Who gets held liable?

Fenix

Active member
Oct 30, 2023
34
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Let's be honest, try as we might to understand the permitting requirements surrounding our projects, we often fall short, so we rely on other professionals to sort them out. Now I'm wondering what happens when it all goes wrong. Who takes the liability when the building isn't up to code, the proper permits weren't pulled, and someone gets hurt due to a structural defect? Where does the liability lie when the homeowner tries to sell the home and only then finds out that the shed he had built on the property was over the square footage that was stated by the builder, thus he's failed to obtain the correct building permit for it? We're putting a lot of faith in builders, contractors, and developers. Do you ever worry about that?
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Location
United States
There are some worries that come into it. You're relying on these people, and sometimes they may have glowing reviews, it doesn't mean they can't make mistakes either. I would imagine the blame lies with the homeowner first. But, the homeowner would likely have a case against the contractor/builders who made the mistake. You could probably collect payment for any repairs/fixes that need to be made. I prefer the idea of having the builder come back to make the building to code first instead. And would also request the builder to pay for any permits and repairs. I think that's fair for getting the homeowner in such a situation.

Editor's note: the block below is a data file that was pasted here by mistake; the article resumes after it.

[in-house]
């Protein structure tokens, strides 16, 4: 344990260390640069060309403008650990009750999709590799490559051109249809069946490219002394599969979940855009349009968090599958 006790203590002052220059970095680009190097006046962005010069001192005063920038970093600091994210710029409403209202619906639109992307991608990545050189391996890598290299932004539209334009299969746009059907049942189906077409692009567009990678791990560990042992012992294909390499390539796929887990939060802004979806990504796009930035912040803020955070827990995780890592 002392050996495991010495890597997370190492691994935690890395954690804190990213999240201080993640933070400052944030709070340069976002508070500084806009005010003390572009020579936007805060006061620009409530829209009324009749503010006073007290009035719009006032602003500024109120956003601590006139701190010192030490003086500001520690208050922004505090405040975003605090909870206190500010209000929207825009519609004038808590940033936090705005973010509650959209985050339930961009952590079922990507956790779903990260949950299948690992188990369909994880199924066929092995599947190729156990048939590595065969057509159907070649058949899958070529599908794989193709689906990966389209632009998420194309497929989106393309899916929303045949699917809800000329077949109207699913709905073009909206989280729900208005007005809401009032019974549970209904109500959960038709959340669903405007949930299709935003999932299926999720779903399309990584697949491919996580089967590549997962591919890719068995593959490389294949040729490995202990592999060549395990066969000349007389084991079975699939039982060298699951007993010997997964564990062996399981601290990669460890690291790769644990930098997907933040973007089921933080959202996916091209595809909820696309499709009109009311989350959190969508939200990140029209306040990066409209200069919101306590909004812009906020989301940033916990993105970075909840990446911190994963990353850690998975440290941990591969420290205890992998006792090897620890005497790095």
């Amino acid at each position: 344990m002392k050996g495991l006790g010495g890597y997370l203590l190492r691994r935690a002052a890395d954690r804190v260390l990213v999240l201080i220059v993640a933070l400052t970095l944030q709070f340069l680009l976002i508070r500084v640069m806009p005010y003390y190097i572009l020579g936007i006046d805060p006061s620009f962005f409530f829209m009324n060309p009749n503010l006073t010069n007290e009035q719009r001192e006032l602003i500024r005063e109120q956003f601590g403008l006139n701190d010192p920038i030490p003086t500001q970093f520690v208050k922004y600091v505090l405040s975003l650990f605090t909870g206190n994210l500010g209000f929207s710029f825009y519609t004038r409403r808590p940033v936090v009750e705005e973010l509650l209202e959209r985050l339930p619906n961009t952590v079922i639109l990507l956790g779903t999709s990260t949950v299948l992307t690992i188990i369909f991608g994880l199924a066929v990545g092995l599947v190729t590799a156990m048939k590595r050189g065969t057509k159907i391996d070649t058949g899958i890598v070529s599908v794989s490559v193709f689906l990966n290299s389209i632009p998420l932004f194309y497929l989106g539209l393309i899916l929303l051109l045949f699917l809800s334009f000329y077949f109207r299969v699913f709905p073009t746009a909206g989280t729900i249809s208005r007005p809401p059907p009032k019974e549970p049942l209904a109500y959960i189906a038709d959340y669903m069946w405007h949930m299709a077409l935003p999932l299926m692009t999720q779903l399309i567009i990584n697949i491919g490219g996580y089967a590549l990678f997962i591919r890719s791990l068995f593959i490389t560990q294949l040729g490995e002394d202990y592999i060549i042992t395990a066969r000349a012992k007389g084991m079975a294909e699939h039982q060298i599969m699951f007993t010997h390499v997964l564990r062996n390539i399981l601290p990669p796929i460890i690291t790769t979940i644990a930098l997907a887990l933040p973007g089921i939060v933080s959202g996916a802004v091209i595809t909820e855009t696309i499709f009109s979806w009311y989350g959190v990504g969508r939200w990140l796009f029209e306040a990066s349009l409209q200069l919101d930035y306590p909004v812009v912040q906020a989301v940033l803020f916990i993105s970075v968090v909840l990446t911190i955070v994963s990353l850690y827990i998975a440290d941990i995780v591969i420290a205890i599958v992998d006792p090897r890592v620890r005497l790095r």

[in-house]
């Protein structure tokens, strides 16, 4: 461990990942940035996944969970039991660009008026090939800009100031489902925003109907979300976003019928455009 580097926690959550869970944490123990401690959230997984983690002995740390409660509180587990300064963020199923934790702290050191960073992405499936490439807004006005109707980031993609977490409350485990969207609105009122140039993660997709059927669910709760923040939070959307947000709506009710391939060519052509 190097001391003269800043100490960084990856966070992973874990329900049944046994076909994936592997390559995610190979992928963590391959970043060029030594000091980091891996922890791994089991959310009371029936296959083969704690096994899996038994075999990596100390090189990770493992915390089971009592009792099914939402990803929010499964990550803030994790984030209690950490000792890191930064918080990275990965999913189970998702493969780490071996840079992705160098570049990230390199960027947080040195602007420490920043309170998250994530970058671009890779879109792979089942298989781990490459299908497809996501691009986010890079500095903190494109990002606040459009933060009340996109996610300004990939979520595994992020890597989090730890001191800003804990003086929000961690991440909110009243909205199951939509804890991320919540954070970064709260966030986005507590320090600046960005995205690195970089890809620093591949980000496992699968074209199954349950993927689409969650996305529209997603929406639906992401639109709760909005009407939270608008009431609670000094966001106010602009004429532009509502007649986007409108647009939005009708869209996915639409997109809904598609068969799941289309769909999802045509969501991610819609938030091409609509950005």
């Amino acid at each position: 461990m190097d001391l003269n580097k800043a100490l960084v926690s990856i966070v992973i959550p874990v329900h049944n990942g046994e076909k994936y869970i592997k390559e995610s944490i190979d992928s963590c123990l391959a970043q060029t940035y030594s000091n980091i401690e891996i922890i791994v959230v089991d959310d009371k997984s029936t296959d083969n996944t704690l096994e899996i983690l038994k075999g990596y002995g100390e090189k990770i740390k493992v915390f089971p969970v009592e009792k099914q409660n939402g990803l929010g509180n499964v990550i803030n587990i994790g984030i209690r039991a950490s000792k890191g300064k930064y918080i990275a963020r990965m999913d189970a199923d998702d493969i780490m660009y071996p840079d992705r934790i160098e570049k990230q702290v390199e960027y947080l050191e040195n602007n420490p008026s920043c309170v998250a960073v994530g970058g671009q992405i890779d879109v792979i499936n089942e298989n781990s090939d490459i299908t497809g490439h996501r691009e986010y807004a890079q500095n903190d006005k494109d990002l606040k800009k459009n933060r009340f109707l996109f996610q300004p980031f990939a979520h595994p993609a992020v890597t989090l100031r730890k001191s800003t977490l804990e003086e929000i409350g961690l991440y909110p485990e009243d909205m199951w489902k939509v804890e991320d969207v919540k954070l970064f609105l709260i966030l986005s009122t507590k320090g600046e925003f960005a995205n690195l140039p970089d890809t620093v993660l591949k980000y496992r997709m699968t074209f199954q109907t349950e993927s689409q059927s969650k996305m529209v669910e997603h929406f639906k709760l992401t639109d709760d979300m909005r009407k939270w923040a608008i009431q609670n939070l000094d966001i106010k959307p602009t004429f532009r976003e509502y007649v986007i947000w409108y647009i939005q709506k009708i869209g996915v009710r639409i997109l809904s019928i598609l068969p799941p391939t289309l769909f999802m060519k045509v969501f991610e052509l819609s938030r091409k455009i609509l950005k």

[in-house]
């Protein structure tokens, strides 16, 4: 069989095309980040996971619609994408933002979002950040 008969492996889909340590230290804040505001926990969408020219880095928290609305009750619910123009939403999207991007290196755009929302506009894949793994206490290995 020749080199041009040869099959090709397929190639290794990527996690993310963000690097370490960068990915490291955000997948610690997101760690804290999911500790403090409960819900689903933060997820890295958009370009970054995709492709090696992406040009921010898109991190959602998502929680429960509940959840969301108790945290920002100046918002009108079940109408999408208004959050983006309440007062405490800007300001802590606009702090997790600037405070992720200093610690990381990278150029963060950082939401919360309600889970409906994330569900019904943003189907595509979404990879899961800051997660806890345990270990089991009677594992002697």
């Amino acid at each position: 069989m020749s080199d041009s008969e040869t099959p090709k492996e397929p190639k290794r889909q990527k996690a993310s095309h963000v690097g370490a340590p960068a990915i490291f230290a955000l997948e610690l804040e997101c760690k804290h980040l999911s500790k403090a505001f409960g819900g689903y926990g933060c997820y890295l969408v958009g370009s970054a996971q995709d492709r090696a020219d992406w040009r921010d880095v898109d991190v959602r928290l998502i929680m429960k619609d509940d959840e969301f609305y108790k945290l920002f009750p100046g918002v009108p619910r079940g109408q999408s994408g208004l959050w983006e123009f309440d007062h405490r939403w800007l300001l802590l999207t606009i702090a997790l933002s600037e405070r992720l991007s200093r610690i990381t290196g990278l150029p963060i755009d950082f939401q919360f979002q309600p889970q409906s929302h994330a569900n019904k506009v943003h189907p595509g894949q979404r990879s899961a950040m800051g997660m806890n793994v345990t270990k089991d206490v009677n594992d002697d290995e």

One thing I'd recommend, is having someone else come in and inspect the work, even if the current contractor says all is good, it probably wouldn't hurt to get another contractor out to verify all is up to code.
 
@Jake, this reminds me of our previous discussion about that Atlanta news channel that was warning Georgia homeowners not to rush to hire contractors to make storm damage repairs. Some homeowners were hiring unlicensed contractors and then losing lots of money when those contractors later walked off the job. Homeowners don't always check to make sure the contractor they're hiring is properly licensed and bonded, which can be a major problem from a liability standpoint.

The best thing contractors can do to avoid potential liability issues and legal strife is to make sure they're fully licensed and bonded. For homeowners, the bonding in particular ensures the necessary funds are available to complete their project in the event that the contractor is unable to finish the work for whatever reason.
 
I always worry about hiring people to do any work on my home or any property of mine. There's always that risk that something could go wrong. I always make sure to verify who it is I'm hiring, so I don't hire someone who isn't certified in the work they do.

As for who is liable, I would think the homeowner, as they are paying this person to take on the work and if they make mistakes, it lies with the homeowner. Of course, if a contractor does a horrible job, damages stuff, and all that, you could probably sue them for damages, but you would have to take that on yourself and the state or city could still penalize you if the work done isn't properly permitted.